Blessed are those who have not seen and yet have come to believe. – John 20:29
Thomas makes me feel better about me. He had a hard time believing that Jesus had been raised from the dead. I’m sure he wanted to believe it. There is no reason to think otherwise. Thomas may have been a born skeptic or fearful that his friends had fallen prey to some collective hallucination. But, it is hard not to be sympathetic to the one who earned his title, “Doubting Thomas.” I suspect there are many Christians who identify with him more than they care to admit. He makes me feel better because he seems so 21st-century, so like the rest of us.
Thomas makes me feel better because he understands that the resurrection really is a big deal. It is so improbable, unbelievable, and beautiful that it seemed too good to be true. Thomas knew belief in a resurrected Jesus would change everything and to believe in this resurrected Jesus was a risk. He risked embarrassment if he was wrong and, worse yet, he risked severe disappointment, the debilitating kind that people don’t bounce back from.
Jesus invites Thomas to touch his wounds. The text doesn’t say that Thomas did. I suspect he didn’t. It was enough to see Jesus’ face and hear his voice. Thomas, the doubter was now Thomas the loyal, Thomas the committed, Thomas the missionary, and Thomas the martyr. Thomas begins as Jesus biggest skeptic and ends as his loyal friend. Thomas reminds me that the resurrection changes everything.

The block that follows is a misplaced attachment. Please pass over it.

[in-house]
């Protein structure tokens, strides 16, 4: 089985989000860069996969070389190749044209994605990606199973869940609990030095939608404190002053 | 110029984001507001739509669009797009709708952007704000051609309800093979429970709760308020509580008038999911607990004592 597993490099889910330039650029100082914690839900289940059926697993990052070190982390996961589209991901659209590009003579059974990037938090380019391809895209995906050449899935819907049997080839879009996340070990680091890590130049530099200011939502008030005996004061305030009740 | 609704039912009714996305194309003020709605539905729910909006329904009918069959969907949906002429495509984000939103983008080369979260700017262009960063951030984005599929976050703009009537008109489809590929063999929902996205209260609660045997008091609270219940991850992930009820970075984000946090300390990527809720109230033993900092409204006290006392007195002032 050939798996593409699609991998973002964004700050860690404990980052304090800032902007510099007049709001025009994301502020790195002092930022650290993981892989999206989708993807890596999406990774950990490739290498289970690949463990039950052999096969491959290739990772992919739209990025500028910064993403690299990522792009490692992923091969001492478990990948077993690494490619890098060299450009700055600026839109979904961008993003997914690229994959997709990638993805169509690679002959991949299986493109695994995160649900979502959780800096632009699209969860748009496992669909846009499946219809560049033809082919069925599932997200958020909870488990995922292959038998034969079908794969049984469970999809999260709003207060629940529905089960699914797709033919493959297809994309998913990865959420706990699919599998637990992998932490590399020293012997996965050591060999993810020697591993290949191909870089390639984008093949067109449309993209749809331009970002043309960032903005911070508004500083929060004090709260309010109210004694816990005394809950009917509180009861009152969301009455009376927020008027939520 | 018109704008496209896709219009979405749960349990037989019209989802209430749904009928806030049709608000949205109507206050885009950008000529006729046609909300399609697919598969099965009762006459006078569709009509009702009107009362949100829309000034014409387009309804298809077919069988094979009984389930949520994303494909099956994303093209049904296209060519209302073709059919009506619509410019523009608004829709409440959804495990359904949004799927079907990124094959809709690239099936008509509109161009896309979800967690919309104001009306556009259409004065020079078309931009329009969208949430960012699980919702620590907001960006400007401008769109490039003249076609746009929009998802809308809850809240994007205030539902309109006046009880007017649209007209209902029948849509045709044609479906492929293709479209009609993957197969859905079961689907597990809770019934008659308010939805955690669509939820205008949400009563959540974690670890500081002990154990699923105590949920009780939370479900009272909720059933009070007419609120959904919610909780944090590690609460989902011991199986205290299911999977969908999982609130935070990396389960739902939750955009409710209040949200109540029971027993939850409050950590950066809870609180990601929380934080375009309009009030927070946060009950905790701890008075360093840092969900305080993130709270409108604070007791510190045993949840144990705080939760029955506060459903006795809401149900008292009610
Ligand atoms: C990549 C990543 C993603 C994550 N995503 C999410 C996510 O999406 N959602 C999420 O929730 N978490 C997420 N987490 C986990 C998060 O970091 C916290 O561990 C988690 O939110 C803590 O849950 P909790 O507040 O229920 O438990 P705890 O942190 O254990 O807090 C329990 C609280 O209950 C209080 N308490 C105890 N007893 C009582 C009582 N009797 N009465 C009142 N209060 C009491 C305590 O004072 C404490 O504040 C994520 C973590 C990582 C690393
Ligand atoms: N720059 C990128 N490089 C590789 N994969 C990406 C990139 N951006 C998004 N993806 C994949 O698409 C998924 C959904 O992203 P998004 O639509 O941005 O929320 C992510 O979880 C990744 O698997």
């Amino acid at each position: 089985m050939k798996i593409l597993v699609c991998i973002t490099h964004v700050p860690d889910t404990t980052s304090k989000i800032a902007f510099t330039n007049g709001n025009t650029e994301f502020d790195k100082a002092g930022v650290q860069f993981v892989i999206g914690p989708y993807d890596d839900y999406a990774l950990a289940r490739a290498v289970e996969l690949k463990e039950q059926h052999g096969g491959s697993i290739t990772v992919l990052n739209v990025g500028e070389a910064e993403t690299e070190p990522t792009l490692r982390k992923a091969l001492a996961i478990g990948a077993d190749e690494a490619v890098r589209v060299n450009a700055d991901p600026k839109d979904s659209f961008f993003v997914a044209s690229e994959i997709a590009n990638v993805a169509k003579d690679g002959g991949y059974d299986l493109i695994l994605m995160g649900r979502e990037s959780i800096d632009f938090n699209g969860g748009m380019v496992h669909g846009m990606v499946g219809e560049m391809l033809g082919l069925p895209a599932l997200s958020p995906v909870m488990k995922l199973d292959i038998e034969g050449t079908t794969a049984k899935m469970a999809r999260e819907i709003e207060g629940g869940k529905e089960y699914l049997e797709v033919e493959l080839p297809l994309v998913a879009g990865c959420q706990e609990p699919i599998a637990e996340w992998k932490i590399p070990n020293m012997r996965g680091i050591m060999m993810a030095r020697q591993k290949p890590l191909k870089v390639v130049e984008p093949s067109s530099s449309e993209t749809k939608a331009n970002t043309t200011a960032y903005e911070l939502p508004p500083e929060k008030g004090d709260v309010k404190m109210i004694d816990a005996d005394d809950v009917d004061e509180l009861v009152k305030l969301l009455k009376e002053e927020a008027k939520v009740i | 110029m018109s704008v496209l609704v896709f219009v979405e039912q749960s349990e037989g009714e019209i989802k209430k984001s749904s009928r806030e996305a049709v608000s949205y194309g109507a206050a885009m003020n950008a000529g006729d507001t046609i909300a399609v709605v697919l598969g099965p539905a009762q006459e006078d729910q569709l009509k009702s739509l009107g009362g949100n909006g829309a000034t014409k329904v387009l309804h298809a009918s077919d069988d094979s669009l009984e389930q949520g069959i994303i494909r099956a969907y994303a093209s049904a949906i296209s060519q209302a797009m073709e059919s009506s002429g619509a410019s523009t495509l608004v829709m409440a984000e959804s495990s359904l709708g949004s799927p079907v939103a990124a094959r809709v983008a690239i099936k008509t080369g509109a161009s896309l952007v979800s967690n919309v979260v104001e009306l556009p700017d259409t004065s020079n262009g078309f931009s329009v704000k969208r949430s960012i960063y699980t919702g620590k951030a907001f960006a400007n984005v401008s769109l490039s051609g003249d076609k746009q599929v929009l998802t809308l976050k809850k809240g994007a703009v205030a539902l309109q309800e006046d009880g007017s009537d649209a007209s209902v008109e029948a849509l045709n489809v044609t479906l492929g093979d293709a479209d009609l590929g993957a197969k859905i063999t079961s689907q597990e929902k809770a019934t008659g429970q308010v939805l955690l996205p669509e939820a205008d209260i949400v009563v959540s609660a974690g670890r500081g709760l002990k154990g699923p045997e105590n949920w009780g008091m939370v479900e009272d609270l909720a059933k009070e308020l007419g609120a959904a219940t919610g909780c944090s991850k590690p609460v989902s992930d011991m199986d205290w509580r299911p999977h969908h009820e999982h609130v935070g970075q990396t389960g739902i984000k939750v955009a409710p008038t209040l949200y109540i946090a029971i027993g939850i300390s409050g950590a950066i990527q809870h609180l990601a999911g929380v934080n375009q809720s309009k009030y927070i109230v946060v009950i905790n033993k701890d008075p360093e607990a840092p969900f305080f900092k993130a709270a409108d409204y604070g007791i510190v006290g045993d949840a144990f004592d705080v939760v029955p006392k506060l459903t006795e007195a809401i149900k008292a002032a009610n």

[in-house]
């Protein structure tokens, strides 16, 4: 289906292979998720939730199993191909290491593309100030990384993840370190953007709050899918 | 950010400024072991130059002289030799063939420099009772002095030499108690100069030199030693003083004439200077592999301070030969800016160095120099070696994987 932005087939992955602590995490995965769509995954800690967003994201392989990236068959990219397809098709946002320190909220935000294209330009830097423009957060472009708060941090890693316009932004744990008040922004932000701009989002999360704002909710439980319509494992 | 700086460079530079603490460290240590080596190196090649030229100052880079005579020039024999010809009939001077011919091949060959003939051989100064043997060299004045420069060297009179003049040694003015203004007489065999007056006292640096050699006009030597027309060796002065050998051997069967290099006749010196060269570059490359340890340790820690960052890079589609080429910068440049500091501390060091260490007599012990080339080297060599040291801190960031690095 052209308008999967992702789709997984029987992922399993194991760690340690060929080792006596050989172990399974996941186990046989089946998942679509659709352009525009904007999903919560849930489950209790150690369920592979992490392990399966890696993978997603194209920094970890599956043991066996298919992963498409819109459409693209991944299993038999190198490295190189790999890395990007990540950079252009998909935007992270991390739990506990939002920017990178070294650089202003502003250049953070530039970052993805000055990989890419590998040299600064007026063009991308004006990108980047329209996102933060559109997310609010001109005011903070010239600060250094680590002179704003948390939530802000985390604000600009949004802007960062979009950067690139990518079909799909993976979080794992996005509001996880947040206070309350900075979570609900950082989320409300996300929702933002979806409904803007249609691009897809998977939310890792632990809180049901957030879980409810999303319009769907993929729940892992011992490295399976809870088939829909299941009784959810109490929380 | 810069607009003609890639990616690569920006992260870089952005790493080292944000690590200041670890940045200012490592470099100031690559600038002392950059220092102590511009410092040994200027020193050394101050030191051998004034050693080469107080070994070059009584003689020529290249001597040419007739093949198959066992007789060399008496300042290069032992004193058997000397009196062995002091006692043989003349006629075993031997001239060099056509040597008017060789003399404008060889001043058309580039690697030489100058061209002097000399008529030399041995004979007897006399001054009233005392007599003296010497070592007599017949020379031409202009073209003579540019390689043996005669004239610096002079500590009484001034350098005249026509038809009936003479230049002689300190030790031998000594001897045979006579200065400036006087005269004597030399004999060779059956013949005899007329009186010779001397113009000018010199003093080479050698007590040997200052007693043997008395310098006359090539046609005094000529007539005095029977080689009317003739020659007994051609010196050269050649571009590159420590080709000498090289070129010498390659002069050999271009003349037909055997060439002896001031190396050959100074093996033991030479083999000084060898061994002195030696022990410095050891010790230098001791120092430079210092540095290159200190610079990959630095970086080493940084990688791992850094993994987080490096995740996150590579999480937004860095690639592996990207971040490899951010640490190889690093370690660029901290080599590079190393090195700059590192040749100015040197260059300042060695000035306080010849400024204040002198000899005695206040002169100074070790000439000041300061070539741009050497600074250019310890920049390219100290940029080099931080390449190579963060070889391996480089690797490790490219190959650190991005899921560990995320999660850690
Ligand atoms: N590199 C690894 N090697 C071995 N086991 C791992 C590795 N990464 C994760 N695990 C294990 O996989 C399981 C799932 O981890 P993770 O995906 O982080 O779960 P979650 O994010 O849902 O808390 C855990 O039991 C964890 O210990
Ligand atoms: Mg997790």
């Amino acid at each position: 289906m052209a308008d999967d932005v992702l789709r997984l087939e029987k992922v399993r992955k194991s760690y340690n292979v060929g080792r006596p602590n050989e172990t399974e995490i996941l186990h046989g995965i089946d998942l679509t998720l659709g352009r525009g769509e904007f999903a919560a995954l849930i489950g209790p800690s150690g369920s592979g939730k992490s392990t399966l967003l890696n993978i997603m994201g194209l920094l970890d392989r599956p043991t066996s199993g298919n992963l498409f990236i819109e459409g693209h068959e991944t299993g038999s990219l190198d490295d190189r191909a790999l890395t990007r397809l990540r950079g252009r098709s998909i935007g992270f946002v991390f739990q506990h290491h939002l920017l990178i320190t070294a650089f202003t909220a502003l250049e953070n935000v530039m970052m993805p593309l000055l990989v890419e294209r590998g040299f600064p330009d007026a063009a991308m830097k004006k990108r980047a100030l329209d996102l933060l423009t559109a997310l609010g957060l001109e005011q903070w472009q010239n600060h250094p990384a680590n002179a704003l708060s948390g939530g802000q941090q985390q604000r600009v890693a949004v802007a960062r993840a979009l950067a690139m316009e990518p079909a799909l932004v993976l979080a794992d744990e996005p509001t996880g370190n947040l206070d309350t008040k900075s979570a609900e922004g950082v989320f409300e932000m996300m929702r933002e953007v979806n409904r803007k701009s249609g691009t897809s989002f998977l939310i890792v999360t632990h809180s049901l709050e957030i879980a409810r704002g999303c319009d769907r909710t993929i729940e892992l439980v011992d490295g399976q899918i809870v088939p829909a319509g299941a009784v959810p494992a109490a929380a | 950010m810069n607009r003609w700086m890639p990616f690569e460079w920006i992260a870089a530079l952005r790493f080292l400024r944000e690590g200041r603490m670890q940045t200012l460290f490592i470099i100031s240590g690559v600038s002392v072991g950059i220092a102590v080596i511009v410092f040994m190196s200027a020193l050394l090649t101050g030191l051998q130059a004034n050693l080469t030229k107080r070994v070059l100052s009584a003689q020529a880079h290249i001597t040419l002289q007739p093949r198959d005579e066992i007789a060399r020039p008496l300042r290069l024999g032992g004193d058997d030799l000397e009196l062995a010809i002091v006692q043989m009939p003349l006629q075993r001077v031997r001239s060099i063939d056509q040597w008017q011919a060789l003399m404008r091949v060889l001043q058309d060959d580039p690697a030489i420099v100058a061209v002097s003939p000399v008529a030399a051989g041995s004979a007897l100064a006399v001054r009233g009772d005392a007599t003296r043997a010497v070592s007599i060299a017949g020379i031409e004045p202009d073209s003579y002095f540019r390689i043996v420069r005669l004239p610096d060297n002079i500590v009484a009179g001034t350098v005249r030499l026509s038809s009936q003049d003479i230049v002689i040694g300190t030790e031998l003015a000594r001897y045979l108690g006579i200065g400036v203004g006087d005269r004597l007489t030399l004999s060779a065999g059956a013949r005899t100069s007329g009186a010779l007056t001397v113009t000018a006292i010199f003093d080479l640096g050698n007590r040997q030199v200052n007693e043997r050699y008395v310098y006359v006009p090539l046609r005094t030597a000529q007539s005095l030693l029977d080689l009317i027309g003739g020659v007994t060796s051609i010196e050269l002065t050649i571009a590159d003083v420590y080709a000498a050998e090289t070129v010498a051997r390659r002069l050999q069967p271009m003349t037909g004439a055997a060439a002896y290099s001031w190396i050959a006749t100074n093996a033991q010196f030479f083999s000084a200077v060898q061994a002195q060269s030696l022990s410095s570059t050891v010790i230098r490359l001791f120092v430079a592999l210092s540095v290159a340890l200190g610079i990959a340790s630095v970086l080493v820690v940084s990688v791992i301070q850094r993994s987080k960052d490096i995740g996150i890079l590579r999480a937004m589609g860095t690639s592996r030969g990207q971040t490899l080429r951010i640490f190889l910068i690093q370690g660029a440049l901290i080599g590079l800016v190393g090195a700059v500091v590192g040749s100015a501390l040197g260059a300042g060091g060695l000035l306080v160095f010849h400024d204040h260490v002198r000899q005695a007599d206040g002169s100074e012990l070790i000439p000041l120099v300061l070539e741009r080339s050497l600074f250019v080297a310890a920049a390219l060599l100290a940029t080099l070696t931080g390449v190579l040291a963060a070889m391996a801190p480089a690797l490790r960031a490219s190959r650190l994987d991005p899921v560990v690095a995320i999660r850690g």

We thank you, heavenly Father, that you have delivered us from the dominion of sin and death and brought us into the kingdom of your Son; and we pray that, as by his death he has recalled us to life, so by his love he may raise us to eternal joys; who lives and reigns with you, in the unity of the Holy Spirit, one God, now and forever. Amen.